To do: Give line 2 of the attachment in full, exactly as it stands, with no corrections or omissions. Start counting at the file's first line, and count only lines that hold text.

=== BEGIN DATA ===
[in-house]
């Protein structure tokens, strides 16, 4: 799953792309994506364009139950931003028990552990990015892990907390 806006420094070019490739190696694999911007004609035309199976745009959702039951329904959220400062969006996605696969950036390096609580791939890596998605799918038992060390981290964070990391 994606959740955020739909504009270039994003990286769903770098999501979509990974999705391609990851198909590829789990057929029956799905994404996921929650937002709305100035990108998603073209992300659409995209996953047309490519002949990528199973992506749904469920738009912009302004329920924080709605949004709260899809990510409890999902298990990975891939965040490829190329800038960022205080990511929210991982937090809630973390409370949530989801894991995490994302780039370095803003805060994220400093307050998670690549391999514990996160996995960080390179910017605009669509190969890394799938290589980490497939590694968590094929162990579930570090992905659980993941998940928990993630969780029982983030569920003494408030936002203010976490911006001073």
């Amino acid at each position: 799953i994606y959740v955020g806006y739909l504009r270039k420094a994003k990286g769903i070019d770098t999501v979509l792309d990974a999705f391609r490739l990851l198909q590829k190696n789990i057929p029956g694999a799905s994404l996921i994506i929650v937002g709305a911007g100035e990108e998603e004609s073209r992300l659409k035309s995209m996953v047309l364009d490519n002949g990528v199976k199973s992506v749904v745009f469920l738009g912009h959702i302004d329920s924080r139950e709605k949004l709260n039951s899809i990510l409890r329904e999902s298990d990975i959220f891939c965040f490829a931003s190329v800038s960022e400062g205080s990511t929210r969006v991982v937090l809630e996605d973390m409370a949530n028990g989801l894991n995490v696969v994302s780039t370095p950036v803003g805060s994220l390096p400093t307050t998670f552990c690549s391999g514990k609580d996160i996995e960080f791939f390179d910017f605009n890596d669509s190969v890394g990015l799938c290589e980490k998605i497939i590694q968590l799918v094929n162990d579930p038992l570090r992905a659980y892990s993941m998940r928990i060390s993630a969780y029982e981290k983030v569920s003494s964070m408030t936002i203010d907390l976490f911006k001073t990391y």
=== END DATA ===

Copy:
């Protein structure tokens, strides 16, 4: 799953792309994506364009139950931003028990552990990015892990907390 806006420094070019490739190696694999911007004609035309199976745009959702039951329904959220400062969006996605696969950036390096609580791939890596998605799918038992060390981290964070990391 994606959740955020739909504009270039994003990286769903770098999501979509990974999705391609990851198909590829789990057929029956799905994404996921929650937002709305100035990108998603073209992300659409995209996953047309490519002949990528199973992506749904469920738009912009302004329920924080709605949004709260899809990510409890999902298990990975891939965040490829190329800038960022205080990511929210991982937090809630973390409370949530989801894991995490994302780039370095803003805060994220400093307050998670690549391999514990996160996995960080390179910017605009669509190969890394799938290589980490497939590694968590094929162990579930570090992905659980993941998940928990993630969780029982983030569920003494408030936002203010976490911006001073």